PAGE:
David Dunn, USA, 1953; and James Crutchfield, USA, 1955
David Dunn is a research scientist, sound recordist, electroacoustic composer, and professor who started his career working with natural world soundscapes. His life work has been compiled into a collection called Music, Language and Environment: A Thirty Year Retrospective (1999), excerpts of which are available from his website.
James Crutchfield has links with science and music, having a B.A in Physics and Mathematics from the University of California, Santa Cruz in 1979, and completing his Ph.D in Physics in 1983 at the same University where he is currently Professor of Physics. For this and more information, see his official page.
One of Dunn and Crutchfield’s most famous works is The Sound of Light in Trees (2006) which is an electroacoustic piece using only the sounds recorded in pine trees made by the Pinyon Engraver Beetle, which came from a research project.
Their research into the destruction of pine forests stemmed from a major outbreak in the infestation of these beetles in the conifers, leading to the understanding that the majority of the trees will perish. They hypothesised that when the trees become dehydrated, they emit light and ultrasound which the beetles can hear and make use of, as these sounds act as a signal to the beetle that a tree is able to be invaded for food and a colony. The beetles carry a fungus which also attacks the tree, killing it more quickly which in turn helps the beetle to increase their numbers more quickly causing a cycle which would lead to vast numbers of trees being lost.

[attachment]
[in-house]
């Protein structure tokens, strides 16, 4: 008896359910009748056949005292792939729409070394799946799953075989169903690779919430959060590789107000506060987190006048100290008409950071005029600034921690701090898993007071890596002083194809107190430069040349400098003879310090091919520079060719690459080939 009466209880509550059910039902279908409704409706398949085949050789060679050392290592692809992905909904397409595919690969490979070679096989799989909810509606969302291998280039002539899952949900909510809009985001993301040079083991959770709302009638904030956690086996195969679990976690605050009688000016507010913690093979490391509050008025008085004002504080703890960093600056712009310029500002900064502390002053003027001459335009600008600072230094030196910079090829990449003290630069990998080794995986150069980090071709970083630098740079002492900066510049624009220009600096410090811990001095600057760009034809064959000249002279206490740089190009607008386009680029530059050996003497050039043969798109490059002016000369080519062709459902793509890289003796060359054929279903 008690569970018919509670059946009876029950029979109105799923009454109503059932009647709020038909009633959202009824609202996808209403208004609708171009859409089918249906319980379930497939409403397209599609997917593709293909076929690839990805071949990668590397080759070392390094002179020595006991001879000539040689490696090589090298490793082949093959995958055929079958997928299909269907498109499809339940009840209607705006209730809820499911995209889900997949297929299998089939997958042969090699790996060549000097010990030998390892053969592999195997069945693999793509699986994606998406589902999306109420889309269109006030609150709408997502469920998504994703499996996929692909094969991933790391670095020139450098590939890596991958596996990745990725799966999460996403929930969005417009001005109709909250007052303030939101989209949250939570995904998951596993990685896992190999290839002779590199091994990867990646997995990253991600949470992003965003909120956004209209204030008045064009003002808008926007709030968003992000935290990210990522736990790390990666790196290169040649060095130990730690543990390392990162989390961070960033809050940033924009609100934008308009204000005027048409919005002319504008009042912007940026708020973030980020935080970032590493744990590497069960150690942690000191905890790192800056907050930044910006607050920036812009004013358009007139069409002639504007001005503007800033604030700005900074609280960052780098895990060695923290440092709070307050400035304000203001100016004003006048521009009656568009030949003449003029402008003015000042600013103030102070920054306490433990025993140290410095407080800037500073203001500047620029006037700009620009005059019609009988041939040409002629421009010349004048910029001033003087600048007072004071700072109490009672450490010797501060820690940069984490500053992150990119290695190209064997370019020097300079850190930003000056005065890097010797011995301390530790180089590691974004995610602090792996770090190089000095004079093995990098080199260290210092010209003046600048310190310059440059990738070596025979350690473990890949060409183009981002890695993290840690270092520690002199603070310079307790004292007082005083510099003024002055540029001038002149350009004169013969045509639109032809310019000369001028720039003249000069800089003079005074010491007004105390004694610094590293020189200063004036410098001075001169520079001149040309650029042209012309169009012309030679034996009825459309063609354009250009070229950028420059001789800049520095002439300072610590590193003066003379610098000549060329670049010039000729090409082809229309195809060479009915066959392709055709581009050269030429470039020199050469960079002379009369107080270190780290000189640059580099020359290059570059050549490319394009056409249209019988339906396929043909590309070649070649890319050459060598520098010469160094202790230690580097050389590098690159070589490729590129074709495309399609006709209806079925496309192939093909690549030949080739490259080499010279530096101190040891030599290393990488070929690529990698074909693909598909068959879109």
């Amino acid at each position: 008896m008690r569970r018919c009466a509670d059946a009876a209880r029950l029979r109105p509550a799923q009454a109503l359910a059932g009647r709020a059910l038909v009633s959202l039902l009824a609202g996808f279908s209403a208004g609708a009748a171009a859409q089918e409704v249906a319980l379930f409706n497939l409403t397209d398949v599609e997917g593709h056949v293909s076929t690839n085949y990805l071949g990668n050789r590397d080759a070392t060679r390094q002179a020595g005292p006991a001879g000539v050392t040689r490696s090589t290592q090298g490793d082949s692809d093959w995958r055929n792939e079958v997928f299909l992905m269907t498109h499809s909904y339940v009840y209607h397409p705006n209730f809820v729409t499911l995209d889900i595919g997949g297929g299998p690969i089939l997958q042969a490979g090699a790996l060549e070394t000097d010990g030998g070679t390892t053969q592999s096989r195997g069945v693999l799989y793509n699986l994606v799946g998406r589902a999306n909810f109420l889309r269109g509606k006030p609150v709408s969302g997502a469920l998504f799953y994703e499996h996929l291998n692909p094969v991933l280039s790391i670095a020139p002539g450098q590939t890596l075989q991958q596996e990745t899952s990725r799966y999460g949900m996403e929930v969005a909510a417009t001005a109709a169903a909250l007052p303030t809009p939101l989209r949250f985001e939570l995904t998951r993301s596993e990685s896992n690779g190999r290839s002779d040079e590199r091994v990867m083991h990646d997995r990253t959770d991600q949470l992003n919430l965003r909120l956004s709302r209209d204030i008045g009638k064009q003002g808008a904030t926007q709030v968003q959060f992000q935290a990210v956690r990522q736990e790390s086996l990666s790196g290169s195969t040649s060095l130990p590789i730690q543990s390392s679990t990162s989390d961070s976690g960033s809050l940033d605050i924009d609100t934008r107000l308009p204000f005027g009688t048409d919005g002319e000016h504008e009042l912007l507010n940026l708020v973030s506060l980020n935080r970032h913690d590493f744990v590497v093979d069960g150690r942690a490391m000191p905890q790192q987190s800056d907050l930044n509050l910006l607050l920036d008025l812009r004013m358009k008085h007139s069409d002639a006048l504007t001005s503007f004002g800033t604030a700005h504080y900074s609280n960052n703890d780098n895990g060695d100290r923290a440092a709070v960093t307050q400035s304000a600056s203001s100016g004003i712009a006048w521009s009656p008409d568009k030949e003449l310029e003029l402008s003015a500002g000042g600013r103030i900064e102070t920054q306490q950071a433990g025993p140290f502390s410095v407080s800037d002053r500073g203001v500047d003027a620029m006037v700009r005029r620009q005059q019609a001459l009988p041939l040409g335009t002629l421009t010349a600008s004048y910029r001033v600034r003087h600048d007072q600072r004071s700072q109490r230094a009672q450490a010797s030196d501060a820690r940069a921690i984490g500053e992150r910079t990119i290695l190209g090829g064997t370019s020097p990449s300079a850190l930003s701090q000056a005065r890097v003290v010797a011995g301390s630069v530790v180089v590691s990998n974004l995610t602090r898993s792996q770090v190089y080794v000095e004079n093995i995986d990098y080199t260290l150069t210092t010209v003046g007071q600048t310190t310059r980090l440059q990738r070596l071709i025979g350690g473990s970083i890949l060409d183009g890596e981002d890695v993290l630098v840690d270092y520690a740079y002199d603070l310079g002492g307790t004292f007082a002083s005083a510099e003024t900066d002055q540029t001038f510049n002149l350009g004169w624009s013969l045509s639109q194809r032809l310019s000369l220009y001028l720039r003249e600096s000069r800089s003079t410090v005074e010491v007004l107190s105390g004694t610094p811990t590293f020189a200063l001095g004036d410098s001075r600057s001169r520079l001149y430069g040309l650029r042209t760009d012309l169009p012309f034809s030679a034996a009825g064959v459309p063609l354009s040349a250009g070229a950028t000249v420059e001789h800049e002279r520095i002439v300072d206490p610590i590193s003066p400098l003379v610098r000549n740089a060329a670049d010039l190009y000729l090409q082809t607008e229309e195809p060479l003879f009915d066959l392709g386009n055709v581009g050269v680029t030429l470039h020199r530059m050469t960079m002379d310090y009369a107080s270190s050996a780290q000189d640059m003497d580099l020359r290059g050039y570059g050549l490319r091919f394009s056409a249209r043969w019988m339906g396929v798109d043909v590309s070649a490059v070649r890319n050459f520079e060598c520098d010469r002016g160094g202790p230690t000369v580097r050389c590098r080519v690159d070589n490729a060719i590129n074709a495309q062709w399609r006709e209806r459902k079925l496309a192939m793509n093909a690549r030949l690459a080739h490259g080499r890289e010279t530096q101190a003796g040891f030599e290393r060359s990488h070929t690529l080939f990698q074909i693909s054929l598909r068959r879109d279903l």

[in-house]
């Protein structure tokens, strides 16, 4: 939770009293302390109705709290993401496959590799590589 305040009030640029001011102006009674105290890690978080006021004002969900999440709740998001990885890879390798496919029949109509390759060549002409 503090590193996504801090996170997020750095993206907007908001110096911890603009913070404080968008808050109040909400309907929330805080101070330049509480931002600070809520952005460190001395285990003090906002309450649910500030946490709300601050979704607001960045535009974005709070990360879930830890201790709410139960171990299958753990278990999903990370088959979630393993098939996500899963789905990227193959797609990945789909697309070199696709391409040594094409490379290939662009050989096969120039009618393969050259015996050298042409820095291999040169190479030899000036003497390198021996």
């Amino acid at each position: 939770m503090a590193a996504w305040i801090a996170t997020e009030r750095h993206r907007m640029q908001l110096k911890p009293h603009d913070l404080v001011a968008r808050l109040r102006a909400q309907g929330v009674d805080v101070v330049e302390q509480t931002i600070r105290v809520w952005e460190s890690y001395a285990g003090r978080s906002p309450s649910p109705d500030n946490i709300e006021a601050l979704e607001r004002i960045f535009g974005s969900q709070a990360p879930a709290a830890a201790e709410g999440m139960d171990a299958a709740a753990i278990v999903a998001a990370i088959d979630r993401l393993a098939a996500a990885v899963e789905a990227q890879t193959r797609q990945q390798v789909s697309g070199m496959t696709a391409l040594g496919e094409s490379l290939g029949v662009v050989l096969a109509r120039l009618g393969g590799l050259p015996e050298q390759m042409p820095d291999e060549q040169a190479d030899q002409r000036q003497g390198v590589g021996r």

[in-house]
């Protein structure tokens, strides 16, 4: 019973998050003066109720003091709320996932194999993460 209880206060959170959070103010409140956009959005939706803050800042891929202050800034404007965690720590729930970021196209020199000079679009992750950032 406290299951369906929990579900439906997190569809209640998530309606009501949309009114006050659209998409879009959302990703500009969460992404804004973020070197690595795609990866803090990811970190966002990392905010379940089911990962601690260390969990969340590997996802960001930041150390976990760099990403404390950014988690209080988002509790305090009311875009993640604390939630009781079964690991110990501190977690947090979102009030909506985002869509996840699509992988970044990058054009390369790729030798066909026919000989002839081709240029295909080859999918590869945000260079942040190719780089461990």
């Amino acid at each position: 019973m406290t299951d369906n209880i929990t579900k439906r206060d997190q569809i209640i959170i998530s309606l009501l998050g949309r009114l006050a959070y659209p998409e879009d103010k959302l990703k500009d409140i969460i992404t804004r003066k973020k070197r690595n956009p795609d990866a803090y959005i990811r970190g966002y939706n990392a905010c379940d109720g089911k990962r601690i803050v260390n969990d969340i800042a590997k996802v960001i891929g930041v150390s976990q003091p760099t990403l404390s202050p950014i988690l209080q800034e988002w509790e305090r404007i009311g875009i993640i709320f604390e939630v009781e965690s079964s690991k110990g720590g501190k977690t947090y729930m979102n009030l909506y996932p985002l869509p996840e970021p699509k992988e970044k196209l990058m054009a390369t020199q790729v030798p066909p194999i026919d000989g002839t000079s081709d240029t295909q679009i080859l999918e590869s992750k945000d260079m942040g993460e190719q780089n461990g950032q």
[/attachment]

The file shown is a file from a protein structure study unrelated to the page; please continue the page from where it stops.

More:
Dunn and Crutchfield used a custom-built device which would be inserted into a specific distance into the tree where the beetles live. The vibrations the beetles make are very slight but this device was able to pick them up, so by recording and analysing the data they were able to link the events together.
For full details and insight into this project, please visit the liner notes of the release: The Sound of Light in Trees: The Acoustic Ecology of Pinyon Pines.
Photo: Rensselaer Sustainability Research Project. (2015). David Dunn. Retrieved from http://sustainabilityresearch.wp.rpi.edu/event/talk-david-dunn-sonic-interventions-into-hidden-sound-worlds-a-composer-at-the-edge-of-science/
Photo: Art and Science Laboratory. (2015). James Crutchfield. Retrieved from http://artscilab.com/ASL/Jim_Crutchfield.html